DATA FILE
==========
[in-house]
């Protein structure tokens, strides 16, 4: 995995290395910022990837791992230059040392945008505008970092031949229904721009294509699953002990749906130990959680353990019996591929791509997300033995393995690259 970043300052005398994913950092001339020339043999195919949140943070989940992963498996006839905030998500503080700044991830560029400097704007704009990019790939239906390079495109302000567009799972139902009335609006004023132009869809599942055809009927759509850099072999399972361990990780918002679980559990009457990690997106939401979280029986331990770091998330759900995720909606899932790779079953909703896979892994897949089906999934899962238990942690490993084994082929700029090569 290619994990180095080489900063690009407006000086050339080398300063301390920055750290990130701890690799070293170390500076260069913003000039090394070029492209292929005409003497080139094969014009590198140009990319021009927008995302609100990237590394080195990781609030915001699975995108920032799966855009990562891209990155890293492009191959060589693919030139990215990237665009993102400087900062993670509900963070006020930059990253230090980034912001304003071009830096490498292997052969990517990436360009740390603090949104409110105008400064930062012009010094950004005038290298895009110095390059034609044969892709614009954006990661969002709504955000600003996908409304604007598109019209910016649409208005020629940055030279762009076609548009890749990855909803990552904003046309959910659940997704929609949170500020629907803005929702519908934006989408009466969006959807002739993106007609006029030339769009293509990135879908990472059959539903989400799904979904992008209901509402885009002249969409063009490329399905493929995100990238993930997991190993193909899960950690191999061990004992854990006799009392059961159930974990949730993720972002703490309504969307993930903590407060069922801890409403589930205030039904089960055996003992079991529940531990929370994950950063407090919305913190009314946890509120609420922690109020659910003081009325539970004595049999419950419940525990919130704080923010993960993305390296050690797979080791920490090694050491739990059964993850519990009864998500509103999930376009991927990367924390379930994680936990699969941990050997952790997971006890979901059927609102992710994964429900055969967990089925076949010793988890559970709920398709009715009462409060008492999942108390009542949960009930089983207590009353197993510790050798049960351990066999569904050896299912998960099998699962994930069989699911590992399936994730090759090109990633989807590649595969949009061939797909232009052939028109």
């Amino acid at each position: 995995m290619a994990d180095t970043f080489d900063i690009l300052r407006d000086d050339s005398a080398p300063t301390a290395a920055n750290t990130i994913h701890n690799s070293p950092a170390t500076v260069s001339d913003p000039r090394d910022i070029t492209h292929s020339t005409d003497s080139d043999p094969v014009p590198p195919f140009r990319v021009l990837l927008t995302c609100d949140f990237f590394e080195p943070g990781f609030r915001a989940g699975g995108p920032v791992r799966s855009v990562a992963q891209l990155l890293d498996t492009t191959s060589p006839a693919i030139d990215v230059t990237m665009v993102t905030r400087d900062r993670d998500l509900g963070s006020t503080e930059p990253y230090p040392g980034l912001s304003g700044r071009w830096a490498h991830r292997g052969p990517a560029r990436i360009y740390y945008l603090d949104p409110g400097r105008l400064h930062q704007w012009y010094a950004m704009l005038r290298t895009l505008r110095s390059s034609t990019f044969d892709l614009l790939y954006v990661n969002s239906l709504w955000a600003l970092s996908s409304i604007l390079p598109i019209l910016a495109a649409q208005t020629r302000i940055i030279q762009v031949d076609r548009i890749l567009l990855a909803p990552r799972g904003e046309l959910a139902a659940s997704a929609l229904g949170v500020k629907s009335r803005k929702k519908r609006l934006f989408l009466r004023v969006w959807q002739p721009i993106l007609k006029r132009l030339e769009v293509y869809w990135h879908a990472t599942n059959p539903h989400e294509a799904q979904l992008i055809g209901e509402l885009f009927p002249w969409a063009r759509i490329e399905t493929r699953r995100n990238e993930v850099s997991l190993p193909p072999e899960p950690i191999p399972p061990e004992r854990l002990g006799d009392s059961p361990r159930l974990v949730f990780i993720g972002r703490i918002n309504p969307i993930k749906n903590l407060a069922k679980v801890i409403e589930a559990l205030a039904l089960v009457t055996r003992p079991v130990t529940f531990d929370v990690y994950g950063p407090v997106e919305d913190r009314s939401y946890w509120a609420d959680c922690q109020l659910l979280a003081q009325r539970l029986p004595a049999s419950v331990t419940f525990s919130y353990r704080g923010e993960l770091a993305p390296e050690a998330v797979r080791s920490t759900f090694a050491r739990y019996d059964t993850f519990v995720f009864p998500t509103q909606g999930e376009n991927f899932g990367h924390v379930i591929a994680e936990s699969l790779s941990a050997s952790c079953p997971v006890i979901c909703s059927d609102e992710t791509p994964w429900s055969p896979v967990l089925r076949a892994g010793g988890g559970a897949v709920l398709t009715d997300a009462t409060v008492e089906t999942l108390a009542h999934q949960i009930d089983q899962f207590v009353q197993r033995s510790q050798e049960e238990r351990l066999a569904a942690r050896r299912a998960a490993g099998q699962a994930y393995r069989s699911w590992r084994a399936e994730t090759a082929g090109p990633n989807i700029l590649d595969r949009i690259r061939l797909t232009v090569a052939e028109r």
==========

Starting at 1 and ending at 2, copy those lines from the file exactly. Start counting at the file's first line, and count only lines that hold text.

[in-house]
């Protein structure tokens, strides 16, 4: 995995290395910022990837791992230059040392945008505008970092031949229904721009294509699953002990749906130990959680353990019996591929791509997300033995393995690259 970043300052005398994913950092001339020339043999195919949140943070989940992963498996006839905030998500503080700044991830560029400097704007704009990019790939239906390079495109302000567009799972139902009335609006004023132009869809599942055809009927759509850099072999399972361990990780918002679980559990009457990690997106939401979280029986331990770091998330759900995720909606899932790779079953909703896979892994897949089906999934899962238990942690490993084994082929700029090569 290619994990180095080489900063690009407006000086050339080398300063301390920055750290990130701890690799070293170390500076260069913003000039090394070029492209292929005409003497080139094969014009590198140009990319021009927008995302609100990237590394080195990781609030915001699975995108920032799966855009990562891209990155890293492009191959060589693919030139990215990237665009993102400087900062993670509900963070006020930059990253230090980034912001304003071009830096490498292997052969990517990436360009740390603090949104409110105008400064930062012009010094950004005038290298895009110095390059034609044969892709614009954006990661969002709504955000600003996908409304604007598109019209910016649409208005020629940055030279762009076609548009890749990855909803990552904003046309959910659940997704929609949170500020629907803005929702519908934006989408009466969006959807002739993106007609006029030339769009293509990135879908990472059959539903989400799904979904992008209901509402885009002249969409063009490329399905493929995100990238993930997991190993193909899960950690191999061990004992854990006799009392059961159930974990949730993720972002703490309504969307993930903590407060069922801890409403589930205030039904089960055996003992079991529940531990929370994950950063407090919305913190009314946890509120609420922690109020659910003081009325539970004595049999419950419940525990919130704080923010993960993305390296050690797979080791920490090694050491739990059964993850519990009864998500509103999930376009991927990367924390379930994680936990699969941990050997952790997971006890979901059927609102992710994964429900055969967990089925076949010793988890559970709920398709009715009462409060008492999942108390009542949960009930089983207590009353197993510790050798049960351990066999569904050896299912998960099998699962994930069989699911590992399936994730090759090109990633989807590649595969949009061939797909232009052939028109």